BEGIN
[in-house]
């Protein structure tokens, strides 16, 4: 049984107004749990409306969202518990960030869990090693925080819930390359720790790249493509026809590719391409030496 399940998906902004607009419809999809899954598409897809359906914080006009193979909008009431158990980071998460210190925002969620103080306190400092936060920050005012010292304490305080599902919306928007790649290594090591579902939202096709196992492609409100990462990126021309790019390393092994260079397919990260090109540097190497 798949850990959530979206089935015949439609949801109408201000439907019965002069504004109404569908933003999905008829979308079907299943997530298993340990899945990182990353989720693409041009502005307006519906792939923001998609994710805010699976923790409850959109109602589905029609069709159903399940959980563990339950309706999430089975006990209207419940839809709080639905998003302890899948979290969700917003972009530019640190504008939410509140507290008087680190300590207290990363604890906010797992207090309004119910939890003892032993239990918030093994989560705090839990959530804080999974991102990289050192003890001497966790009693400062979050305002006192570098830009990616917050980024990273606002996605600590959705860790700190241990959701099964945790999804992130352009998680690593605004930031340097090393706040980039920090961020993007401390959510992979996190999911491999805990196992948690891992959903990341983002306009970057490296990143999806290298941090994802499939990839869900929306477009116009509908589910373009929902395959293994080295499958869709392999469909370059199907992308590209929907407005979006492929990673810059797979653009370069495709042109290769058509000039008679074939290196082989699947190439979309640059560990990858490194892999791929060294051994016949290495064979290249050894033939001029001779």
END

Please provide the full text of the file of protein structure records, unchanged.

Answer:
[in-house]
């Protein structure tokens, strides 16, 4: 049984107004749990409306969202518990960030869990090693925080819930390359720790790249493509026809590719391409030496 399940998906902004607009419809999809899954598409897809359906914080006009193979909008009431158990980071998460210190925002969620103080306190400092936060920050005012010292304490305080599902919306928007790649290594090591579902939202096709196992492609409100990462990126021309790019390393092994260079397919990260090109540097190497 798949850990959530979206089935015949439609949801109408201000439907019965002069504004109404569908933003999905008829979308079907299943997530298993340990899945990182990353989720693409041009502005307006519906792939923001998609994710805010699976923790409850959109109602589905029609069709159903399940959980563990339950309706999430089975006990209207419940839809709080639905998003302890899948979290969700917003972009530019640190504008939410509140507290008087680190300590207290990363604890906010797992207090309004119910939890003892032993239990918030093994989560705090839990959530804080999974991102990289050192003890001497966790009693400062979050305002006192570098830009990616917050980024990273606002996605600590959705860790700190241990959701099964945790999804992130352009998680690593605004930031340097090393706040980039920090961020993007401390959510992979996190999911491999805990196992948690891992959903990341983002306009970057490296990143999806290298941090994802499939990839869900929306477009116009509908589910373009929902395959293994080295499958869709392999469909370059199907992308590209929907407005979006492929990673810059797979653009370069495709042109290769058509000039008679074939290196082989699947190439979309640059560990990858490194892999791929060294051994016949290495064979290249050894033939001029001779």